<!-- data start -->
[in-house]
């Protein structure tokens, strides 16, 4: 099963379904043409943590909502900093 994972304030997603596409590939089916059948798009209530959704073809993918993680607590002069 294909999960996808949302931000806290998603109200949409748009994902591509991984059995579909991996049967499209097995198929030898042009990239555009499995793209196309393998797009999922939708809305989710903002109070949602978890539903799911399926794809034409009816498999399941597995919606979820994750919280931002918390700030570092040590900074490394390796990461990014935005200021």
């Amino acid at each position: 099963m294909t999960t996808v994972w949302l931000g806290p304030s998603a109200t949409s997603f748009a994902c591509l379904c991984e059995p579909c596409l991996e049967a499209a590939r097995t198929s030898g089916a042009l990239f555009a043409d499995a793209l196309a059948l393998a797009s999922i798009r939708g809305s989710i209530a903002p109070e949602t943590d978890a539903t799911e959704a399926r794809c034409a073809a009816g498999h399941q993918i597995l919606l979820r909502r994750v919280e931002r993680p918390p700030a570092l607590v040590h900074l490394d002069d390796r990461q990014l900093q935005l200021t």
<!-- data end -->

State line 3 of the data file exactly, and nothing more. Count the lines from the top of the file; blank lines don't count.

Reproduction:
């Amino acid at each position: 099963m294909t999960t996808v994972w949302l931000g806290p304030s998603a109200t949409s997603f748009a994902c591509l379904c991984e059995p579909c596409l991996e049967a499209a590939r097995t198929s030898g089916a042009l990239f555009a043409d499995a793209l196309a059948l393998a797009s999922i798009r939708g809305s989710i209530a903002p109070e949602t943590d978890a539903t799911e959704a399926r794809c034409a073809a009816g498999h399941q993918i597995l919606l979820r909502r994750v919280e931002r993680p918390p700030a570092l607590v040590h900074l490394d002069d390796r990461q990014l900093q935005l200021t």